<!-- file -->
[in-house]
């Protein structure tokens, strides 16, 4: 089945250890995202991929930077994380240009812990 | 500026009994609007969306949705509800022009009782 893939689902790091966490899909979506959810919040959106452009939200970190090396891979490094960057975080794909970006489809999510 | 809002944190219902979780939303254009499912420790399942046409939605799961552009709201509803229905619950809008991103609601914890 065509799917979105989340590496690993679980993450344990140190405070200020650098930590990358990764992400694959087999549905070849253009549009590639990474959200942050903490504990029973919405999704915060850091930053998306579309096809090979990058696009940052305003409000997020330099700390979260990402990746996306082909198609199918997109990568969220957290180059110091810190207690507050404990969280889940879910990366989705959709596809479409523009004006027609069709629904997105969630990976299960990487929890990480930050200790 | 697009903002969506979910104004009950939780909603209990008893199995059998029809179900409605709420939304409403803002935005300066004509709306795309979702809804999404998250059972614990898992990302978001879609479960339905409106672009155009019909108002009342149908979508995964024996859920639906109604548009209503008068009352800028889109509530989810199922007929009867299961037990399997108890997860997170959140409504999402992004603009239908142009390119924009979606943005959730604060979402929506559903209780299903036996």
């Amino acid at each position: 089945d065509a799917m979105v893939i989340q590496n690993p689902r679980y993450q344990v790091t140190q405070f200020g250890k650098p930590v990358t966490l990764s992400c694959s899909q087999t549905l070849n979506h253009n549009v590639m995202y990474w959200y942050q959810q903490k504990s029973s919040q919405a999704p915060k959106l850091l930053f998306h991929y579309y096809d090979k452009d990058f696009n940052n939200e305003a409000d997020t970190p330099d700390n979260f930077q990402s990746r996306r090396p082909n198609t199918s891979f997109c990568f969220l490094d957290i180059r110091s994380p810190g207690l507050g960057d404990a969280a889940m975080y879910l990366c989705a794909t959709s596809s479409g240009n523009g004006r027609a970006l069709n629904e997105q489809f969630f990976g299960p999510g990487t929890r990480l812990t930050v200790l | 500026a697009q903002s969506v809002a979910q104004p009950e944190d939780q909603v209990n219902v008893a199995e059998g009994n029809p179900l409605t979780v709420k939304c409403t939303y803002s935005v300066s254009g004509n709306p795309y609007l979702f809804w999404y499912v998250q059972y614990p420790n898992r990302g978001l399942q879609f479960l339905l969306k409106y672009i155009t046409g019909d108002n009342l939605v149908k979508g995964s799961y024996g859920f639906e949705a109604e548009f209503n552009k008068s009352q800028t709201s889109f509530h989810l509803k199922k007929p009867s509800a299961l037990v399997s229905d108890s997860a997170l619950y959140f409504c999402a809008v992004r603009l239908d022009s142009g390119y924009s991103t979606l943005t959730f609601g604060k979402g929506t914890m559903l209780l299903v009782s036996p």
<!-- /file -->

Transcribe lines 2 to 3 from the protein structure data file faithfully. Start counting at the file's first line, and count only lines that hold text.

């Protein structure tokens, strides 16, 4: 089945250890995202991929930077994380240009812990 | 500026009994609007969306949705509800022009009782 893939689902790091966490899909979506959810919040959106452009939200970190090396891979490094960057975080794909970006489809999510 | 809002944190219902979780939303254009499912420790399942046409939605799961552009709201509803229905619950809008991103609601914890 065509799917979105989340590496690993679980993450344990140190405070200020650098930590990358990764992400694959087999549905070849253009549009590639990474959200942050903490504990029973919405999704915060850091930053998306579309096809090979990058696009940052305003409000997020330099700390979260990402990746996306082909198609199918997109990568969220957290180059110091810190207690507050404990969280889940879910990366989705959709596809479409523009004006027609069709629904997105969630990976299960990487929890990480930050200790 | 697009903002969506979910104004009950939780909603209990008893199995059998029809179900409605709420939304409403803002935005300066004509709306795309979702809804999404998250059972614990898992990302978001879609479960339905409106672009155009019909108002009342149908979508995964024996859920639906109604548009209503008068009352800028889109509530989810199922007929009867299961037990399997108890997860997170959140409504999402992004603009239908142009390119924009979606943005959730604060979402929506559903209780299903036996």
């Amino acid at each position: 089945d065509a799917m979105v893939i989340q590496n690993p689902r679980y993450q344990v790091t140190q405070f200020g250890k650098p930590v990358t966490l990764s992400c694959s899909q087999t549905l070849n979506h253009n549009v590639m995202y990474w959200y942050q959810q903490k504990s029973s919040q919405a999704p915060k959106l850091l930053f998306h991929y579309y096809d090979k452009d990058f696009n940052n939200e305003a409000d997020t970190p330099d700390n979260f930077q990402s990746r996306r090396p082909n198609t199918s891979f997109c990568f969220l490094d957290i180059r110091s994380p810190g207690l507050g960057d404990a969280a889940m975080y879910l990366c989705a794909t959709s596809s479409g240009n523009g004006r027609a970006l069709n629904e997105q489809f969630f990976g299960p999510g990487t929890r990480l812990t930050v200790l | 500026a697009q903002s969506v809002a979910q104004p009950e944190d939780q909603v209990n219902v008893a199995e059998g009994n029809p179900l409605t979780v709420k939304c409403t939303y803002s935005v300066s254009g004509n709306p795309y609007l979702f809804w999404y499912v998250q059972y614990p420790n898992r990302g978001l399942q879609f479960l339905l969306k409106y672009i155009t046409g019909d108002n009342l939605v149908k979508g995964s799961y024996g859920f639906e949705a109604e548009f209503n552009k008068s009352q800028t709201s889109f509530h989810l509803k199922k007929p009867s509800a299961l037990v399997s229905d108890s997860a997170l619950y959140f409504c999402a809008v992004r603009l239908d022009s142009g390119y924009s991103t979606l943005t959730f609601g604060k979402g929506t914890m559903l209780l299903v009782s036996p």